SITUMBEKO Musokotwane says government’s objective in taking over Konkola Copper Mines and Mopani Mine is not clear.
In a write-up titled: Mopani, KCM, the mining industry and the future of the Zambian Economy, the former finance minister says the government’s objective on the two mines is also confusing.
Dr Musokotwane, an economist, also doubts the possibility of any future investor getting a stake in the two mines.
“The strategic objectives of the government in taking over some mines is unclear and confusing. For KCM, they announced more than a year ago that they are putting the company under liquidation. In addition, they said they are looking for a new investor to take over the company,” he wrote. “However, to date, matters relating to the ownership of the company still remain under litigation. Mopani Copper Mines on the other hand has been bought by the government-controlled company ZCCM-IH. Here, as in the case of KCM, the government says it is looking for a strategic equity partner who can infuse the capital required to increase production. The chances of success for both companies to attract fresh money under current circumstances are low.”
He said for KCM, the immediate problem is “the on-going litigation processes”.
Dr Musokotwane argued that it is problematic to find new investors for both companies, looking at their current problems.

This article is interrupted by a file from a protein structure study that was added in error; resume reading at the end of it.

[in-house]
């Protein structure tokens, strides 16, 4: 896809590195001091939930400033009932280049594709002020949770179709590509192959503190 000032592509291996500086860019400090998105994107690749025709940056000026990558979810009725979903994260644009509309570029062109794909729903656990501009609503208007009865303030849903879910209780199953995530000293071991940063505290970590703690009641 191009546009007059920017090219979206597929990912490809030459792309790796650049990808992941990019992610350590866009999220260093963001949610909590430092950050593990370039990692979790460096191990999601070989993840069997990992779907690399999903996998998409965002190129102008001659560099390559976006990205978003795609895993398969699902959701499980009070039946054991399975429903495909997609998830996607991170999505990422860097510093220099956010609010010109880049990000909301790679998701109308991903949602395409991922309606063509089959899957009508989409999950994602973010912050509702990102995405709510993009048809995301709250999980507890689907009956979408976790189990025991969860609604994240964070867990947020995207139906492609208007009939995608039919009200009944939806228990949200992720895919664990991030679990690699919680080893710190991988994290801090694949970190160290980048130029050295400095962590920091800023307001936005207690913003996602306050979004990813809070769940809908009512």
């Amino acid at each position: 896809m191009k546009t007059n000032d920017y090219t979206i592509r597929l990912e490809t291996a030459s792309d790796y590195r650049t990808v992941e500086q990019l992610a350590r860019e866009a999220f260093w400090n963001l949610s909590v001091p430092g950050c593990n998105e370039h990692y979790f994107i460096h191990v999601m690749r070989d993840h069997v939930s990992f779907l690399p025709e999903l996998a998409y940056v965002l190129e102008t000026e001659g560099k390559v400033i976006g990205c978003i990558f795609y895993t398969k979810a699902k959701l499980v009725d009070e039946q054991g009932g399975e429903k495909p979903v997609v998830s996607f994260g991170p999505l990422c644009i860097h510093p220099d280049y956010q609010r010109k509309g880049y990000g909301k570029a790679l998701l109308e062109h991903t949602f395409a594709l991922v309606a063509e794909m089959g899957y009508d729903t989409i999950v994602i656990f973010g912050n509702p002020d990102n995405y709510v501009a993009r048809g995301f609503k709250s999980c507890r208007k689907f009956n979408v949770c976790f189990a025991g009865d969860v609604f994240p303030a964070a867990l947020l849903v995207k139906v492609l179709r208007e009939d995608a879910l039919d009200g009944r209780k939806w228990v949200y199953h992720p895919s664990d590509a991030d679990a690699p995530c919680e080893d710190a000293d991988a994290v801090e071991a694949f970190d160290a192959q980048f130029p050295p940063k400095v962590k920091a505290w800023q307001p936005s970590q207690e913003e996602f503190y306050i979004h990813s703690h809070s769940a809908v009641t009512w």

“It is unlikely that a serious investor can risk their money buying a company whose ownership remains in dispute before courts of law. The prospects of finding an investor for Mopani are not easy either,” Dr Musokotwane contended. “This arises form huge debt of $1.5 billion owed to the former owner, Glencoe, which has been assumed by the company in exchange for ownership. A private investor is unlikely to buy into a company that is so heavily indebted unless the Zambian government assumes the whole or a part of the $1.5 billion debt. An excessively indebted Zambian government can hardly afford to assume the debt.”
He also doubted the future of the two mining companies since they may not attract new capital injection.
“For now, both Mopani Copper Mines and KCM
are unlikely to attract new money to expand production due to the circumstances mentioned
above. Without new money infusion in both companies, their future sustainability, let alone ability to expand production, is questionable,” Dr Musokotwane said. “This leads to the distinct possibility that the government, through its agents, could continue to run the mines for the foreseeable future. It also means the chances of bringing those two mining companies to full potential and expanding output is low for lack of funds to invest.”
And Dr Musokotwane said the future role of government in mining is confusing.
He attributed this to conflicting statements on the issue from government officials.
“At times the government has said it will look for investment partners. At other times, the same
government has said it will increase its stake in all mines and that it is very happy with the